Evacuation by drone could soon appear on the readiness checklists of rescue and first responder groups worldwide. Tactical Robotics’ Cormorant ratchets up the potential for drone deployment for a wide range of military, industrial, and civilian applications.
The unmanned Cormorant is a compact, single-engine Vertical Take Off and Landing (VTOL) aircraft. Internal lift rotors give the drone the ability to land and take off almost anywhere it can find a large SUV-sized horizontal surface.
Unlike helicopters and many smaller drones with exposed rotors, the Cormorant’s six-foot rotors turn inside circular housings underneath the aircraft within the superstructure’s front and rear — hence the term “internal lift rotors.”
The lift rotors don’t swivel for horizontal travel. Instead, two smaller encased rotors are mounted vertically on either side of the drone’s tail. A single turbocharged engine powers all four rotors.
The Cormorant’s rotor arrangement minimizes the craft’s footprint. The smaller size and encased rotors allow it access to obstructed areas with wires, buildings, forests, jungles, and even mountainsides, where helicopters could never attempt to touch down.
In addition to its unique rotor placement, the Cormorant also stands out for payload capacity. Two main cabin compartments can each hold a bit more than 27 cubic feet of cargo (think medium-sized refrigerator), and an optional belly-mounted cargo hold accommodates an additional 35 cubic feet (a large refrigerator). Maximum combined cargo weight is approximately 970 pounds.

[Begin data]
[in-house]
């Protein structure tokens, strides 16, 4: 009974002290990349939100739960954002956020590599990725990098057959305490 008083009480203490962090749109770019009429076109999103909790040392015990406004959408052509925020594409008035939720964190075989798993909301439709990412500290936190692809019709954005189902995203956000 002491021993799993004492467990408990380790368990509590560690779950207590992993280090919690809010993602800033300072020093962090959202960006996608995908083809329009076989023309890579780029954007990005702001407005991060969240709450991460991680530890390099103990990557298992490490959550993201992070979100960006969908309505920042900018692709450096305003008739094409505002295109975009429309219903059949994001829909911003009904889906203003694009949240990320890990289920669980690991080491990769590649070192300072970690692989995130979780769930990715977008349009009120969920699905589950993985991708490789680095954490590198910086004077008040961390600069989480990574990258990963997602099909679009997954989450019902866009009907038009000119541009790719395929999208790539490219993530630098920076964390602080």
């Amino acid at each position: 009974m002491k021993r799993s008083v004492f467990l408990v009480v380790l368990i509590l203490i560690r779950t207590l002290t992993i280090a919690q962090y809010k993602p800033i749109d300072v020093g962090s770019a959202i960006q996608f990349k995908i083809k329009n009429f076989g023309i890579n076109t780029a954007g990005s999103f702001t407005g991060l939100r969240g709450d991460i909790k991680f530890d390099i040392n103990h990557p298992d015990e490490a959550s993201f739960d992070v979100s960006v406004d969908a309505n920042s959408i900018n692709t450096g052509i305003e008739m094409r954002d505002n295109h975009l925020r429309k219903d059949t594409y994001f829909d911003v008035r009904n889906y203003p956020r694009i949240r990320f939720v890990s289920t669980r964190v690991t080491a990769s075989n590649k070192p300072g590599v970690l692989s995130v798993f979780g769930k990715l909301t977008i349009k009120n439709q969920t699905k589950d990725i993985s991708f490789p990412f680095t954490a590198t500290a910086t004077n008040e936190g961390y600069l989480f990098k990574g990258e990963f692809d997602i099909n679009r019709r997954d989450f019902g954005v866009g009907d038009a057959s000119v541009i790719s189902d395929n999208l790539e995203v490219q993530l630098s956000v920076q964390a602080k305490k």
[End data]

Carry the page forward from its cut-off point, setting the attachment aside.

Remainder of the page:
In battlefield evacuation and accident or disaster rescue, the VTOL drone has space for two casualties inside the cabin with ample room below in the belly cargo hold — if equipped — for additional supplies or materials.
According to the manufacturer, the Cormorant can transport prodigious quantities of food, water, and other needed supplies to remote or otherwise unreachable locations. With continuous round trips in a 50-mile radius, the drone could deliver more than six and a half tons of supplies (13,000-plus pounds) — enough for 3,000 people — in 24 hours.
Tactical Robotics lists unmanned inspection and monitoring flights for electrical grids, bridges, agricultural areas, and offshore oil platforms among diverse civilian applications. With optional remote-controlled mechanical arms, the Cormorant also could be used for spraying, retrieval, and other tasks.
The drone may be unique in its ability to provide “eye in the sky” photographic surveillance, and can transport cargo and equipment and perform evacuation duties.
Tactical Robotics has demonstrated the Cormorant operating via a preprogrammed course and with a human operator from a remote site.
Another useful item on the options list is a rocket-deployed parachute substantial enough to lower the drone and a full payload to safety if the engine or VTOL lift rotors fail.
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